This report details the methodology and findings from the quantitative component of the community survey.

2.2 Research objectives

Broadly, the objectives of the survey involved:

  • identifying current behaviours of individuals in relation to the privacy of personal information;
  • identifying community expectations in relation to privacy practices;
  • gauging current levels of knowledge with regards to privacy; and
  • gauging current levels of awareness and understanding of the privacy laws and the privacy commissioner.

Back to Contents

3. Methodology

3.1 Interviewing

A total of 1,524 CATI (Computer Assisted Telephone Interviewing) interviews were conducted nation-wide in April 2001. The sample was randomly selected from the latest version of the Electronic White Pages with quotas set according to age, sex and location. Interviews were conducted from Roy Morgan Research offices in Melbourne, Sydney and Adelaide, with interviewer briefings conducted by Field Managers at each of the sites.

3.2 Questionnaire design

The questionnaire was designed in close consultation with staff from the Office who, in turn, sought input from a committee of stakeholders. Questionnaire design was aided by the findings from the qualitative phase in terms of identifying appropriate pre-codes to questions and the suitability of the proposed content. The final questionnaire consisted of 47 questions and took an average of 22 minutes for respondents to complete.

A copy of the survey questionnaire is attached at Appendix A.

3.2.1 Pilot testing of the questionnaire

After finalisation of the draft questionnaire, a pilot phase was conducted to ensure the questionnaire worked well over the phone. While the pilot phase showed that there were no problems with the flow or comprehension of the questions, interviews were exceeding the expected interview length by 7-8 minutes. Given that all questions included in the questionnaire were of importance to the Office, rather than remove questions to reduce the interview length, the decision was made to reduce the initial sample size (from 2000 to 1500) in order to keep within the research budget.

3.3 Sample design

To ensure the sample adequately represented a true cross-section of the Australian population it was stratified by location (capital cities, other metropolitan and rural) and allocated across all states. To increase the precision of estimates for these locations capital city locations were slightly under-sampled while other metropolitan and rural locations were over-sampled.

Age quotas (loose) for each location were set to ensure proportional representation at the national level. Quotas were also set for each state, with smaller states over-sampled and larger states under-sampled.

The number of interviews conducted for each age group within the three locations can be seen in the following table.

Interviews achieved
  18-24 years 25-39 years 40-49 years 50+ years TOTAL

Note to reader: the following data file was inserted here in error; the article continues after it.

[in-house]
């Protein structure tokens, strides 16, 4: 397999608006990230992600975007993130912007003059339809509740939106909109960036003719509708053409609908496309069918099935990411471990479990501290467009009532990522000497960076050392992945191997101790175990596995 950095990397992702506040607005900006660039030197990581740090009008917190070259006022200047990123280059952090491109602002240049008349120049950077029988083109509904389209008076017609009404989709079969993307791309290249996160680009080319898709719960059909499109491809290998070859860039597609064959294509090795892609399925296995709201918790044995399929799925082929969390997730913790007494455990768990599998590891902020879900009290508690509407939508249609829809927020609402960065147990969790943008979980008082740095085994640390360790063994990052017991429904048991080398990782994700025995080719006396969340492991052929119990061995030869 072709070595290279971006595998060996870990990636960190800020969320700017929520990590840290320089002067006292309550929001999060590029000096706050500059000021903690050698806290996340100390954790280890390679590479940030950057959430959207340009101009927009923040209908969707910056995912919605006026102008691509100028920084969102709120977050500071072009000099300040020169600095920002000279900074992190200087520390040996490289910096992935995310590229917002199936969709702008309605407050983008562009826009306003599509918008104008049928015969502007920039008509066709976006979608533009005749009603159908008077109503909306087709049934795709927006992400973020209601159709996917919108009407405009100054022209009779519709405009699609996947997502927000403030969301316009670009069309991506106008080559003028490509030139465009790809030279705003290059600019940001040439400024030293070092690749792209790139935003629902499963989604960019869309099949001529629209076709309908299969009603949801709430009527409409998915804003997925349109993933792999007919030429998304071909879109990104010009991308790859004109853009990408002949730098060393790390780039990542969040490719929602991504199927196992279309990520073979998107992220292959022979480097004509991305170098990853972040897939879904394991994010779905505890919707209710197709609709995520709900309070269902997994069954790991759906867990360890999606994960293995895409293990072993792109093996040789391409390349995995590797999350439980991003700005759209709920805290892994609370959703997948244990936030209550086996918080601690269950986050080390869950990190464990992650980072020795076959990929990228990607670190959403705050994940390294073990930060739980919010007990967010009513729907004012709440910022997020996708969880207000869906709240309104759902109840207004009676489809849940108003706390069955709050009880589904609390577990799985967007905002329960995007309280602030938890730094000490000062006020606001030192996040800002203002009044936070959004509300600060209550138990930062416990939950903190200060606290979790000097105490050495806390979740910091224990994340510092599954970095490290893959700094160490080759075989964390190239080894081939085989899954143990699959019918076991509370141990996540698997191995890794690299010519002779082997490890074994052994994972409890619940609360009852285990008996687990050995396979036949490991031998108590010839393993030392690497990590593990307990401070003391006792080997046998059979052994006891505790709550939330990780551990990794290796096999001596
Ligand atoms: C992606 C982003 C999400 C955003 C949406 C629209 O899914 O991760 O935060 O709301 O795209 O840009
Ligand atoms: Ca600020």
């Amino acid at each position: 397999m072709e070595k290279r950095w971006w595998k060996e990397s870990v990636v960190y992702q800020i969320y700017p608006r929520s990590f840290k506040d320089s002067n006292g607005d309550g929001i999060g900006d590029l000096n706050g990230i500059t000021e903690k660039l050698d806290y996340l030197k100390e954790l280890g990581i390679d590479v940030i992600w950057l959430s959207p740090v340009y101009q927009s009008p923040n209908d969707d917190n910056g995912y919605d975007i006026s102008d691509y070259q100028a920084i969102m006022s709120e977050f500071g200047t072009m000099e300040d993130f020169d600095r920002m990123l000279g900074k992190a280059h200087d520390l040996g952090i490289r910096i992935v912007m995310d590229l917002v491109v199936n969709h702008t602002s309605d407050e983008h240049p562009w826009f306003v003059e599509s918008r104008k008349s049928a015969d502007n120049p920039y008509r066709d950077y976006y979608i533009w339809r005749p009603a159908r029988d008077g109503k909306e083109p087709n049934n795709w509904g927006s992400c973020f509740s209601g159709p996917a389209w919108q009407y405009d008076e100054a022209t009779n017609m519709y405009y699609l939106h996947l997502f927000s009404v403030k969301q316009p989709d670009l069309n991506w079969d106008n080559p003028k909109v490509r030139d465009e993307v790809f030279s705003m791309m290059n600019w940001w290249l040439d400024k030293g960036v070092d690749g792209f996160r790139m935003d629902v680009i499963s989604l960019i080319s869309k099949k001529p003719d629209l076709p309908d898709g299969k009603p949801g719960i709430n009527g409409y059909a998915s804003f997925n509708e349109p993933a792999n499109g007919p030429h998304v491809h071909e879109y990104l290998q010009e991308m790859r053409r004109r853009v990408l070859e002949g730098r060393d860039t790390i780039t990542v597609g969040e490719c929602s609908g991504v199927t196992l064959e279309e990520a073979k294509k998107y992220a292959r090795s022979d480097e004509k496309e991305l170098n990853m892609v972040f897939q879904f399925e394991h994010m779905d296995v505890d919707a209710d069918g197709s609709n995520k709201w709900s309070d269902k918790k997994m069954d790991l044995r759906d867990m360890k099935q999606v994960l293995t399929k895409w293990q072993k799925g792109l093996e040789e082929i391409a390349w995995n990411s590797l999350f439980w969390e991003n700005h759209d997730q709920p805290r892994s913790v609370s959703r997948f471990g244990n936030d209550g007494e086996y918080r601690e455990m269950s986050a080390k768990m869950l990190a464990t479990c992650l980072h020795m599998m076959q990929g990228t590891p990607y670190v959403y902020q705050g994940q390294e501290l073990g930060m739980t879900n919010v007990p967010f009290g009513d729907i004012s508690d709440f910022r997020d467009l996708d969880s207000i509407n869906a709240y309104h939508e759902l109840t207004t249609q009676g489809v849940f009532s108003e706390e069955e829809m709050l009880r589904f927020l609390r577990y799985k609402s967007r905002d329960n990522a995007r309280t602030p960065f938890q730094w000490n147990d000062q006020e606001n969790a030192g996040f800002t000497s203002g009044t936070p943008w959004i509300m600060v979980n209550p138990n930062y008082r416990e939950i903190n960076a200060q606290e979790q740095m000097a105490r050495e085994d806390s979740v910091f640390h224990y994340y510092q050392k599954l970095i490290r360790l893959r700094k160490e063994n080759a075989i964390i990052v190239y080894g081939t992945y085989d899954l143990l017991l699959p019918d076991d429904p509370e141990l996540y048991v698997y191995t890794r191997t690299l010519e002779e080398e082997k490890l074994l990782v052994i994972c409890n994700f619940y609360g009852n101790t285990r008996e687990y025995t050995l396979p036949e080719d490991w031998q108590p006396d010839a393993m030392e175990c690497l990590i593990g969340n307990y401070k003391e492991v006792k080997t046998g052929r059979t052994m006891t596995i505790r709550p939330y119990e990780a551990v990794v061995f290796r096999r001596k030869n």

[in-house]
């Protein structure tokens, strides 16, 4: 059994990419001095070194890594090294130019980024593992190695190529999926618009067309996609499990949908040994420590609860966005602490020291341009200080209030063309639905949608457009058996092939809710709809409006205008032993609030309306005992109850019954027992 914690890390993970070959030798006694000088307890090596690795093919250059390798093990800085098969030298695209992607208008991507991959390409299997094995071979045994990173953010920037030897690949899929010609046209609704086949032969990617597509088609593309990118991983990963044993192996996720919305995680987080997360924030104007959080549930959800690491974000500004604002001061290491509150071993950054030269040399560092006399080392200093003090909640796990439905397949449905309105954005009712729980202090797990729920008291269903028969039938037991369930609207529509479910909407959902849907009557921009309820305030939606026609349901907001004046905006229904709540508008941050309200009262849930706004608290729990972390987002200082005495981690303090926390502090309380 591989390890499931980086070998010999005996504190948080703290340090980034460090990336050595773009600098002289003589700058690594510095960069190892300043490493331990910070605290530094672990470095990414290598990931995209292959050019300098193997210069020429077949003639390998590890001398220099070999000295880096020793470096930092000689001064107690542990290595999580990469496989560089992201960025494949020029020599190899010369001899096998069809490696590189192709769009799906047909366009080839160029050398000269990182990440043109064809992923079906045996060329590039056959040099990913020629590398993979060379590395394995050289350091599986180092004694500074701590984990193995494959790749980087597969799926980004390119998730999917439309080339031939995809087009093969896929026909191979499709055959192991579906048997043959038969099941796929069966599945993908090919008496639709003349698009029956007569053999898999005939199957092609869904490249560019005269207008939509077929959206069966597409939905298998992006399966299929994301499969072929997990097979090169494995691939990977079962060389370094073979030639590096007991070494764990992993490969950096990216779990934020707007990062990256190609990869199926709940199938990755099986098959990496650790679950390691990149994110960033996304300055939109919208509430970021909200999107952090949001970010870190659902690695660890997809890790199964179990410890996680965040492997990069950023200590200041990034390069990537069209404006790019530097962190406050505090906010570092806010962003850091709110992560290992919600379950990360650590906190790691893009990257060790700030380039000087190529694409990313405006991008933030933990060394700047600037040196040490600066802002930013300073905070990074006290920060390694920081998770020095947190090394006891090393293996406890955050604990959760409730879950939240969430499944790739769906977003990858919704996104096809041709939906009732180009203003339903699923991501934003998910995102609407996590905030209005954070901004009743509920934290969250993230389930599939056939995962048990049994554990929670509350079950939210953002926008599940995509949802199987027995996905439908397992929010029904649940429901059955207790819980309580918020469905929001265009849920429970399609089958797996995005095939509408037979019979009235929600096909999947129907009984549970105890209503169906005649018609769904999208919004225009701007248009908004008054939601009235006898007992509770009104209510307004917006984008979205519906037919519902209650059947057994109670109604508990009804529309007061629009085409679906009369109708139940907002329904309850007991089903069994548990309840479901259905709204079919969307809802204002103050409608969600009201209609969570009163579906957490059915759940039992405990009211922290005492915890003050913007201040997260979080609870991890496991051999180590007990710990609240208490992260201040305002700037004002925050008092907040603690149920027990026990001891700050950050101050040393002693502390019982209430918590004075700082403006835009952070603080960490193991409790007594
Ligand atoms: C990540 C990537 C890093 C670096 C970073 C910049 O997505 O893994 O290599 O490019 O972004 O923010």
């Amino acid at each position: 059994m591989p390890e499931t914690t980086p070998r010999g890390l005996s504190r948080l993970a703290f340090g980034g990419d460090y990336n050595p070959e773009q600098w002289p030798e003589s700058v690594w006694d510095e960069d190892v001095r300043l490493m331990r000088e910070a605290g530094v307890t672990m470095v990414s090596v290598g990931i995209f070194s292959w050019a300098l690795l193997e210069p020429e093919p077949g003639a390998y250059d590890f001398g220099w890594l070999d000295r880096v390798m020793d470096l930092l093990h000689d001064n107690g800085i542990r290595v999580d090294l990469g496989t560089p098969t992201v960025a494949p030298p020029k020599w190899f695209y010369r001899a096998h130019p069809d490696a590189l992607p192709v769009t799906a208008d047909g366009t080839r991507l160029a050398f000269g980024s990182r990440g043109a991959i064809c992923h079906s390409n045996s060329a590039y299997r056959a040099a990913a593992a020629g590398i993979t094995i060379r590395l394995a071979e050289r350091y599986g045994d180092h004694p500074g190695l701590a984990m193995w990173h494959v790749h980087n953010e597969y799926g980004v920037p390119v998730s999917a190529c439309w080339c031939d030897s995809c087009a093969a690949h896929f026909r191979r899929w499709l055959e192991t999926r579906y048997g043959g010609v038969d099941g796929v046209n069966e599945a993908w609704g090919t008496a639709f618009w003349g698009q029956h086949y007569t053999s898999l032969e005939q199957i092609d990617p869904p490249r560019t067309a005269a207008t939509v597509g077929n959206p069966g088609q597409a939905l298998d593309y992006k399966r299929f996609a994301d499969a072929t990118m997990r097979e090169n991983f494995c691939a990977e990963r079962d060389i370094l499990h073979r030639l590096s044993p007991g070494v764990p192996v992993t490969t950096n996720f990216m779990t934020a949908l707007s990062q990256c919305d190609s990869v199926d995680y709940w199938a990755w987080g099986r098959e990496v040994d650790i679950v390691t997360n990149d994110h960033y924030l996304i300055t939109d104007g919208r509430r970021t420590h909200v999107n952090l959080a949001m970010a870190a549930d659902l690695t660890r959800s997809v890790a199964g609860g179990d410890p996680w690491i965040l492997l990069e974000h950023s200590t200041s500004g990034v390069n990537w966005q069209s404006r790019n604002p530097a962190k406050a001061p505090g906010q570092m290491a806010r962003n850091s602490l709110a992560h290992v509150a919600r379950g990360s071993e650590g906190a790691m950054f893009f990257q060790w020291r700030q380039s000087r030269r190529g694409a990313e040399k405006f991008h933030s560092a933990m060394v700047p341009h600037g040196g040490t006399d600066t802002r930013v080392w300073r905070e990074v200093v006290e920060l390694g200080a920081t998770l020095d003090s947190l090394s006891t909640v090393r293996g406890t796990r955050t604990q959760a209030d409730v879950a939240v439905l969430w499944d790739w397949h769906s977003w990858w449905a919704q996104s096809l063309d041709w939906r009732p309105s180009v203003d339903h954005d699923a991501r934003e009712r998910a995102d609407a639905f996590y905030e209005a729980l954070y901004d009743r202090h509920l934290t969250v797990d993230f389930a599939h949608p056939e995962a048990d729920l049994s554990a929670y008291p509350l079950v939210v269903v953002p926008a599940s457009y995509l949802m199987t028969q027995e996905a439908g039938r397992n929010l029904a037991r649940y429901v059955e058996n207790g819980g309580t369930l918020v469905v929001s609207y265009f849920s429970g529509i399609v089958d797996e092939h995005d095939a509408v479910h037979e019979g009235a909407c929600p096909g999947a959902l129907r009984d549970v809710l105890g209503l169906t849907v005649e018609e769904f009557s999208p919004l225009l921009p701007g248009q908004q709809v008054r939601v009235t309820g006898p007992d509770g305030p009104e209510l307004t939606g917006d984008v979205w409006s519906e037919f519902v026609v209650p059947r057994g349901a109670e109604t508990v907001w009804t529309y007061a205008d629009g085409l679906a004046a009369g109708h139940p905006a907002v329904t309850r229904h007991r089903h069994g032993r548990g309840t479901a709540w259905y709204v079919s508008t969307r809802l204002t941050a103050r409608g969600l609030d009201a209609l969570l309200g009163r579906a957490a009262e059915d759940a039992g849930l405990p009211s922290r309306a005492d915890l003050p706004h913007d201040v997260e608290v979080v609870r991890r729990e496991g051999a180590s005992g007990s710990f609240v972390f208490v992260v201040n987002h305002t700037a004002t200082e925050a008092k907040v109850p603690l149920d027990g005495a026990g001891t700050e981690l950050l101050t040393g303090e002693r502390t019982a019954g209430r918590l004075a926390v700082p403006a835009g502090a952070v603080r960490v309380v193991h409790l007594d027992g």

Capital cities 106 227 159 266 758
Regional/Other metro 58 107 104 184 453
Rural 34 87 65 127 313
TOTAL 198 421 328 577 1,524

The spread of sample across states is shown below.

Spread of Sample Across States
NSW/ACT Vic. Qld. WA SA NT Tas. TOTAL
386 297 302 172 157 94 116 1524

Forty-six percent (693) of interviews were conducted with men and fifty-four percent (831) with women.

The spread of respondents (18 years and over) across the 3 different household income groups is shown in the table below. While quotas were not set on the basis of this variable, a random sampling methodology should have ensured a representative sample across income. While sample figures for the two income groups closely reflect the percentages in the wider population, the lowest income group is somewhat under-represented, as is the ‘can’t say/refused’ category - probably due to the subject matter of the questionnaire (ie a heightened sensitivity to giving out personal information).

Household Income % of Sample % of Wider Population[1]
Household income of less than $30,000 15% 24%
Household income of $30,000 to $59,000 20% 22%
Household income of $60,000 + 28% 27%
Can’t say/ Refused 37% 27%

3.3.1 Classifying locations

The Rural, Remote and Metropolitan Areas Classification System, developed jointly by the (former) Department of Human Services and Health, and the Department of Primary Industries and Energy, was used to stratify the sample by location. The classification system has been used by the Commonwealth, State and other agencies in a variety of policy or program areas. A summary of the classification units is provided below.

Metropolitan areas
  • Capital city (Statistical Divisions)
  • Other metropolitan centre -uc population of 100,000 or more (1 or more SSDs)
Non-metropolitan zones
Rural Zone
  • Large rural centre: urban centre population of 25,000 - 99,000
  • Small rural centre: urban centre population of 10,000 – 24,999
  • Other rural area: urban centre population of < 10,000
Remote Zone
  • Remote centre: urban centre population of 5,000 or more
  • Other remote area: urban centre population of < 5,000